const VS features detection

Andreas Rossberg rossberg at
Thu Jan 9 06:18:25 PST 2014

On 8 January 2014 17:32, Mark S. Miller <erights at> wrote:
> On Wed, Jan 8, 2014 at 2:33 AM, Andreas Rossberg <rossberg at>
> wrote:
>> On 7 January 2014 20:44, Allen Wirfs-Brock <allen at> wrote:
>> > Unless we can identify real implementation issues, the semantics of
>> >    do { }
>> >
>> > should simply be those of a blocks.
>> I don't think this flies anyway. It has to be more like a function
>> body, otherwise var and function declarations would hoist out of it,
>> which would be insane IMO.
> strict function declarations don't hoist out of blocks, so the hoisting
> issue is var only.

Good point.

> I would find it surprising if var declarations did not
> hoist out of do expressions.

Interesting. I have the exact opposite expectation. And I don't see
what good it would do usability-wise.

>> What I'm arguing for, then, simply is to make it as much like a
>> function body as possible. (That also matches the current IIFE
>> practice best.)
>> Also, I really would want to avoid examples like
>>   return do { break; }
>> and similar craze.
>> Is there a convincing example where cross-expression jumps would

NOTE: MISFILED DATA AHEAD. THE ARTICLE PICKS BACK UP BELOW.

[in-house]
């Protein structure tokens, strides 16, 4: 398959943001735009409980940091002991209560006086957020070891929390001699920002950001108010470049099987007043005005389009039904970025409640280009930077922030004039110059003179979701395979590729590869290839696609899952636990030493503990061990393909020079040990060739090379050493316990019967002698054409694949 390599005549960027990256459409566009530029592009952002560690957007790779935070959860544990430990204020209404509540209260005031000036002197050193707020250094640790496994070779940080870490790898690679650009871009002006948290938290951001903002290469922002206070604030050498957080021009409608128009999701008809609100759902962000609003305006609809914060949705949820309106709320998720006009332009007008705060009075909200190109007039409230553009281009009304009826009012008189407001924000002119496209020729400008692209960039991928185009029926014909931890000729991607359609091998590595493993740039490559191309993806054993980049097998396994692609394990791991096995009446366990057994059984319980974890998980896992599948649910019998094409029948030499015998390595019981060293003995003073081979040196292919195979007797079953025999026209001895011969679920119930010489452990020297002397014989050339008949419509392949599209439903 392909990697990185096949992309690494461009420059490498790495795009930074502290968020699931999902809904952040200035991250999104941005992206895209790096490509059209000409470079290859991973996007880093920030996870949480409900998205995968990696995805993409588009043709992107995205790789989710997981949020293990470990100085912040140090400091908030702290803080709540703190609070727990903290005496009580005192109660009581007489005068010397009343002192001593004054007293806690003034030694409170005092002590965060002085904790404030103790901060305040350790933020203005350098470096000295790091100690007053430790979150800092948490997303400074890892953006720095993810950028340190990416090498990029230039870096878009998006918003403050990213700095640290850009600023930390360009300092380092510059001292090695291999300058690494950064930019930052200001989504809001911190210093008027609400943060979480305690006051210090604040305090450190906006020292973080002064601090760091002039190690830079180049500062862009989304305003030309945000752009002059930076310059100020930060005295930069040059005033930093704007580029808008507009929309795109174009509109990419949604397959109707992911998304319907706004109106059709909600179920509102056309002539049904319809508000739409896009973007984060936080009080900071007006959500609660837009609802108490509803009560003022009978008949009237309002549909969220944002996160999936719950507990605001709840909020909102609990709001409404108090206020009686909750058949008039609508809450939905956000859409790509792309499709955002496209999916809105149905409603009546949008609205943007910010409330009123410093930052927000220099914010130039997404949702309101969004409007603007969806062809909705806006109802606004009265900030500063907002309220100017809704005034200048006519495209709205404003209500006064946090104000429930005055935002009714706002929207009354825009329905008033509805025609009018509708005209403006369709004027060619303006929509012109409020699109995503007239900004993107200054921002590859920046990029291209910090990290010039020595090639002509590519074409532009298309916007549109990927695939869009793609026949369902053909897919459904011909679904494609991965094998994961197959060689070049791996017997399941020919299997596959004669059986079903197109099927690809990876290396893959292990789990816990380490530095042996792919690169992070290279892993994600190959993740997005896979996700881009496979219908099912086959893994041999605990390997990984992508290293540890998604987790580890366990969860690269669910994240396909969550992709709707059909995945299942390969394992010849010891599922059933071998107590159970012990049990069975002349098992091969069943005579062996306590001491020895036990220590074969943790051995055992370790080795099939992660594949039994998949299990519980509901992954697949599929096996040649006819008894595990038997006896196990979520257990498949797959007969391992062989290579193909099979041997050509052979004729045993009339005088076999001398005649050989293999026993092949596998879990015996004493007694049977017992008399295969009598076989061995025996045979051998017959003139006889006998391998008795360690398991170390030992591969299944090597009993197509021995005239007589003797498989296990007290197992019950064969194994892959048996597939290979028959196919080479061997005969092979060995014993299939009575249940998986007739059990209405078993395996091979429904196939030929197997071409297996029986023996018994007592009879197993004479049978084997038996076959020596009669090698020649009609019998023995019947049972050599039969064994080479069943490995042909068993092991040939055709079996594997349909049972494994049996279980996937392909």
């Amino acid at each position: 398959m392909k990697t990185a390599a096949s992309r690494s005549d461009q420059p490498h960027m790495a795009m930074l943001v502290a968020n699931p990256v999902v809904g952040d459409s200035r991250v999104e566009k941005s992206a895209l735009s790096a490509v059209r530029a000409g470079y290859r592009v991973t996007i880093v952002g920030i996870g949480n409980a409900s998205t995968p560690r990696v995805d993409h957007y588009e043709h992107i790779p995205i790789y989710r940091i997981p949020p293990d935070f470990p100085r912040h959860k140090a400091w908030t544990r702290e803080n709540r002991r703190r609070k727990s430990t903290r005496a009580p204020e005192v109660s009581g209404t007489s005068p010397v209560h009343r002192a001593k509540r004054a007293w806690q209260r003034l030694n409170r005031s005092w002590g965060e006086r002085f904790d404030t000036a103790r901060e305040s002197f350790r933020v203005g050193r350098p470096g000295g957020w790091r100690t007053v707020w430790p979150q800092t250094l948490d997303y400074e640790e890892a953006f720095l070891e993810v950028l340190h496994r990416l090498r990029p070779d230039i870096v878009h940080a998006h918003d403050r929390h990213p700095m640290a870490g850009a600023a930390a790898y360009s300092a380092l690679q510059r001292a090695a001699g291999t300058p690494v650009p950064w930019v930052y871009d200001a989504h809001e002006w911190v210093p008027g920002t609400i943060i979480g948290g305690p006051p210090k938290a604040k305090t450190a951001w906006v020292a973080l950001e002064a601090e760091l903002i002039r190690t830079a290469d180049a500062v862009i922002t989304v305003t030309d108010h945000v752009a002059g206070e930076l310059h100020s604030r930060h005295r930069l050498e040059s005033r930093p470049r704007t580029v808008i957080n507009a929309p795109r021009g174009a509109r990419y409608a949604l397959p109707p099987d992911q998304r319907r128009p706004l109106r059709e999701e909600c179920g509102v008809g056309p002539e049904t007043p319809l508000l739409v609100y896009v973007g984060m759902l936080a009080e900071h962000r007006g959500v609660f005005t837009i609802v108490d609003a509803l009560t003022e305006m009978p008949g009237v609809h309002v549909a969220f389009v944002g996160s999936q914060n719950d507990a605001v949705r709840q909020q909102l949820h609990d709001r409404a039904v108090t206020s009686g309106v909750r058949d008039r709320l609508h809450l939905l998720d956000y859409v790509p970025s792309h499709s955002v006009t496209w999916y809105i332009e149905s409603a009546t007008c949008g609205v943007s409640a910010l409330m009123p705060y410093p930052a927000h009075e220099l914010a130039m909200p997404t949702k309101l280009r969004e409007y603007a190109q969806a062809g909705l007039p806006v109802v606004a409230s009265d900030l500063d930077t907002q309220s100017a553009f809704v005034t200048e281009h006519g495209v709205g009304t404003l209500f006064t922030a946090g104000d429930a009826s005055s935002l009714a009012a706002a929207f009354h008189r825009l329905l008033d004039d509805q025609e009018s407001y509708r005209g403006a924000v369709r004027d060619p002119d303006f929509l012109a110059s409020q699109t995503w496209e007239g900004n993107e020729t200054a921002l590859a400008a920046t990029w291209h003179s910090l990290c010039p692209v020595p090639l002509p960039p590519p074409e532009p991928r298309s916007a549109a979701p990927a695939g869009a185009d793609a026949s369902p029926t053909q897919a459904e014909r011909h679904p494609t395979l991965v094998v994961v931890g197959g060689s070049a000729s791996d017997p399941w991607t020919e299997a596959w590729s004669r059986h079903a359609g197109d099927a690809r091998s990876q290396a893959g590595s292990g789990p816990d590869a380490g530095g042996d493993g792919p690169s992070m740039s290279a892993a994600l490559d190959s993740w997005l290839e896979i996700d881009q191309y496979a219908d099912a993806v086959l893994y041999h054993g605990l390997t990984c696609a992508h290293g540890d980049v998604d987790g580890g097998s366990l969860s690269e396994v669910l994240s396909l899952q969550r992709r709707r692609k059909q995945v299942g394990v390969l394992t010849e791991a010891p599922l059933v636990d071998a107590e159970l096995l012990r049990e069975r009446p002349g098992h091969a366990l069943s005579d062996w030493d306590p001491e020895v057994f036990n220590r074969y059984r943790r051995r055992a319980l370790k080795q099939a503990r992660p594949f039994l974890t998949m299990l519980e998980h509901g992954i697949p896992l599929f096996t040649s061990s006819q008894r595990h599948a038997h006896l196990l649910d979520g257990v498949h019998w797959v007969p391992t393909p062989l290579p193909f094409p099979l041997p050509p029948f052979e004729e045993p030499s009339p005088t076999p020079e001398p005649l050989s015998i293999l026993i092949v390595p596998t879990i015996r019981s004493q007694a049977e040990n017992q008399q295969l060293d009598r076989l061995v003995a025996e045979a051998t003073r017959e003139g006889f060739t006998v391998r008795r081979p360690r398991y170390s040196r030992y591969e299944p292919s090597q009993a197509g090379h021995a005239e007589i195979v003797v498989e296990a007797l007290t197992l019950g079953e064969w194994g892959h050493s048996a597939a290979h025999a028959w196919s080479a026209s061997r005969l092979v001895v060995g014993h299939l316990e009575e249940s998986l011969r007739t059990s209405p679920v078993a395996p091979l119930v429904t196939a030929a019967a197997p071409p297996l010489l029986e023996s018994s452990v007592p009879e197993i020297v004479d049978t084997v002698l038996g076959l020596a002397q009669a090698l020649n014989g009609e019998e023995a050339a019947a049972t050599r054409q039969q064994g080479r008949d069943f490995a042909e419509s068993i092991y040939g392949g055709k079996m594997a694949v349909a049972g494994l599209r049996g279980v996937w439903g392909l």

>> actually be useful?
> If all we want is sugar for IIFEs, I wouldn't bother. With arrow functions,
> IIFEs are already a lot shorter. The extra brevity of do expressions is not
> worth it.

It's not only the brevity as such, but having a natural, targeted
language feature. IIFEs are merely an encoding, and as such a
distraction. Like A + -B is brief enough, but I'm sure you prefer
saying A - B.

> What would make do expressions worthy of consideration is if they repaired
> the TCP violations of strict arrow IIFEs, including var, arguments, break,
> continue, return, and especially yield.

Can you clarify what you mean by "repair"? I hope you don't suggest
that "while (true) { (() => do { break })() }" should magically work.

I may warm up to the extra complexity more easily if somebody could
present at least some compelling use cases. :)


More information about the es-discuss mailing list